- May be marketed by Casio as an entry-level keyboard but it comes with more features than the average beginner keyboard.
- Compact, lightweight and portable.
- Fully weighted keys with ivory/ebony keytops give a superb feel.
- Optional 3-pedal unit comes with the full functionality like that of a grand piano plus half-pedaling function as well.
- A wide range of accompaniment styles.
- A staggering number of impressive, complex, and rich tones supported by Casio’s world-class AiR sound technology.
- Piano sounds warm, resonant and quite authentic.
- Delightful keyboard with a lot of sounds to inspire users to get creative.
Cons Of Casio PX-350
- Might be a bit out of reach for the beginner.
- No learning program on the piano for the beginner.
- Not enough elements for sound adjustment like knobs or sliders and so expression is quite limited.
- Does not really work as a stage piano as the sounds are not really easy to customize and modify. Live performers would not find this lack of versatility very appealing for a stage performance.
And now for those who need more detail, here are specs for the Casio PX-350.
Casio PX-350 Specs
- 88 keys with Tri-sensor Scaled Hammer Action Keyboard II.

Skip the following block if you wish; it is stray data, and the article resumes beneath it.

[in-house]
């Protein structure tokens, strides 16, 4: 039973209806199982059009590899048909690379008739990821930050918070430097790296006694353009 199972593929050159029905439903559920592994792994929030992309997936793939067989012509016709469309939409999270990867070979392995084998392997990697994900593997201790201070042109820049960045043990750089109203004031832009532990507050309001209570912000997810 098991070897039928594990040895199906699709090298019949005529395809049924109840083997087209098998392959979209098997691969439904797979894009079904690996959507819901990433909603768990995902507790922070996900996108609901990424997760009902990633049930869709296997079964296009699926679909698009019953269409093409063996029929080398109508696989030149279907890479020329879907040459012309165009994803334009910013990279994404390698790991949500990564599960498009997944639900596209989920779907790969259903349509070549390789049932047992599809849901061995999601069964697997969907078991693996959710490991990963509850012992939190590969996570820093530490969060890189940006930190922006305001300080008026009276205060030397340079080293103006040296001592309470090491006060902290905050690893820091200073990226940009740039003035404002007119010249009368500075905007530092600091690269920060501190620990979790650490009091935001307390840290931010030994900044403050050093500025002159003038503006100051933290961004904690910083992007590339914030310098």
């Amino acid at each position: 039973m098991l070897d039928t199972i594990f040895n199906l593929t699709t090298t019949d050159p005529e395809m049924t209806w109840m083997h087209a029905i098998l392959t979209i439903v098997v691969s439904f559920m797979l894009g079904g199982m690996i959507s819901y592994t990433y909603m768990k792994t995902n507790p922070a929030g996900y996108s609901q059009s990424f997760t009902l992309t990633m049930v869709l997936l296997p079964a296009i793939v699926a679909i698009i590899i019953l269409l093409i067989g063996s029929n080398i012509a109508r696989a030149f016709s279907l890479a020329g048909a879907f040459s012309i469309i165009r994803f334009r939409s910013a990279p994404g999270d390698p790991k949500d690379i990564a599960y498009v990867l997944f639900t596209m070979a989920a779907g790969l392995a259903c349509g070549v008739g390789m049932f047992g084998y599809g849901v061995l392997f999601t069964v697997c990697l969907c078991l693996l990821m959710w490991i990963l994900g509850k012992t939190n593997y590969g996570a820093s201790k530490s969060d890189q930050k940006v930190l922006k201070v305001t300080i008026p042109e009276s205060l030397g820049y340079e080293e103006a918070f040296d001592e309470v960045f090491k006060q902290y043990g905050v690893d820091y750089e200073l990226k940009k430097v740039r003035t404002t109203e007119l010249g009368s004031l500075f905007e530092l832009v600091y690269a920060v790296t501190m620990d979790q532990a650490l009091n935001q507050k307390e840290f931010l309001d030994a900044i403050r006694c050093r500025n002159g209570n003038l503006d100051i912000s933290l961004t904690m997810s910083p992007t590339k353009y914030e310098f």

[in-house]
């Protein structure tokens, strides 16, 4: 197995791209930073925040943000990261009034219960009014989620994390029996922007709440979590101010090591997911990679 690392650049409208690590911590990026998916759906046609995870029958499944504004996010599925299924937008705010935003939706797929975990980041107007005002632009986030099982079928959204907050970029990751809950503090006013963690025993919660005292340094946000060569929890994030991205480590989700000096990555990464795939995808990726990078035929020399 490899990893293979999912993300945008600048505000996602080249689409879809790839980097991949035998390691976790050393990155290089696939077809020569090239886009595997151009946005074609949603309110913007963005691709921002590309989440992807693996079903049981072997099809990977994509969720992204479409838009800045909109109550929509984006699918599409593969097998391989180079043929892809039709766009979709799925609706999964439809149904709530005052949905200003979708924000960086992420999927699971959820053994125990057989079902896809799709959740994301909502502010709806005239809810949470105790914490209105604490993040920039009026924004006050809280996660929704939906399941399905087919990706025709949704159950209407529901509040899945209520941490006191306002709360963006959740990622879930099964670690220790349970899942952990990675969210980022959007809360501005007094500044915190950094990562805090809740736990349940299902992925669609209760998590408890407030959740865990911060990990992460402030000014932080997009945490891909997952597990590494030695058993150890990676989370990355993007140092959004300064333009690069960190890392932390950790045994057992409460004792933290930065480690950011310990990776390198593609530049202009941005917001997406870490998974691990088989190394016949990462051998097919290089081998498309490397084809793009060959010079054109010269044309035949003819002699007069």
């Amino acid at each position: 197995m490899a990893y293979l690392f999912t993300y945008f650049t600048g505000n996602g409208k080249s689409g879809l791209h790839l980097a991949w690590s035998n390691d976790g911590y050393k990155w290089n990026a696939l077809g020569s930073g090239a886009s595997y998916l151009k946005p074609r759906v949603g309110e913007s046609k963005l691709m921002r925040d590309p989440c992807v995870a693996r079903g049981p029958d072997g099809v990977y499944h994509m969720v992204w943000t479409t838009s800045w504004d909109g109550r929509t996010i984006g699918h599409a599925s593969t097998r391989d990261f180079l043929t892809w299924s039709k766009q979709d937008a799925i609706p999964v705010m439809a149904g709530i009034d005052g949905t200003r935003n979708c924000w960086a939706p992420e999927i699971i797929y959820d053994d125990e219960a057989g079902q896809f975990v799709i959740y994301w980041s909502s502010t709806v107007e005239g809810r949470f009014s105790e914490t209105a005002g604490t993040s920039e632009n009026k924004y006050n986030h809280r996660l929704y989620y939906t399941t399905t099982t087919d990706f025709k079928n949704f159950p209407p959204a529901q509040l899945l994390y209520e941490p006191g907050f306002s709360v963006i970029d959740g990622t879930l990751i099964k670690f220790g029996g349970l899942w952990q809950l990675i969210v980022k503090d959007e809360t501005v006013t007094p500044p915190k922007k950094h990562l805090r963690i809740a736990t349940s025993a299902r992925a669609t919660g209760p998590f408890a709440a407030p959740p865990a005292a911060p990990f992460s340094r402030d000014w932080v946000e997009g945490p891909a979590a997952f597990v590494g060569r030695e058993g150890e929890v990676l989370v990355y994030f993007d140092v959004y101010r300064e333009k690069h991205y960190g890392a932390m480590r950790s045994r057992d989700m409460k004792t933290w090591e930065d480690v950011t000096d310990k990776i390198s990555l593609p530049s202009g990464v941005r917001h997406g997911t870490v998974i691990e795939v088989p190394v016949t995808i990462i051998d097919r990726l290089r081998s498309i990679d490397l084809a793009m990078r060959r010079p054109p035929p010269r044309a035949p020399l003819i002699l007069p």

- Keys comes with ivory/ebony keytops.
- 3-level touch sensitivity.
- Sound generation technology: Acoustic and intelligent Resonator (AiR).
- Max Polyphony: 128 notes.
- 250 built-in tones.
- Modes: Layer, Split, Octave Shift, and Duet.
- Sound Effects: 4 Reverb types, 4 Chorus types, Brilliance, Damper Resonance, Auto Harmonize, Pitch Bend Wheel.
- Other Functions: Transpose, Fine-tuning, Metronome.
- 6 Demo songs.
- 300 preset music – chord progressions included.
- 17-track recorder.
- Pedals: SP-3 included, and optional SP-33 (comes with half-damper pedal function).
- Display: Backlit LCD.
- Connectivity: USB types A and B, MIDI IN/OUT, Line In, Line Out, 2 Phone Outputs.
- 2 Speakers: 5.1 x 2.4 inches, 8W + 8W.
- Dimensions: 52 x 11.3 x 30 inches.
- Weight: 25.4 pounds.
The Casio PX-350 is somewhat like a stage piano and a synth. And although it shares similar features with many entry-level keyboards, is still quite more expensive than your average entry-level keyboard.
Be that as it may, it is a delightful instrument, no doubt. However, it lacks the expressiveness and advanced sound modifying options that a stage piano or a synth is supposed to offer.
We like this keyboard but not enough to recommend it as a keyboard of first choice. Maybe as a second keyboard though if you’ve got the spare cash and a high quality regular keyboard.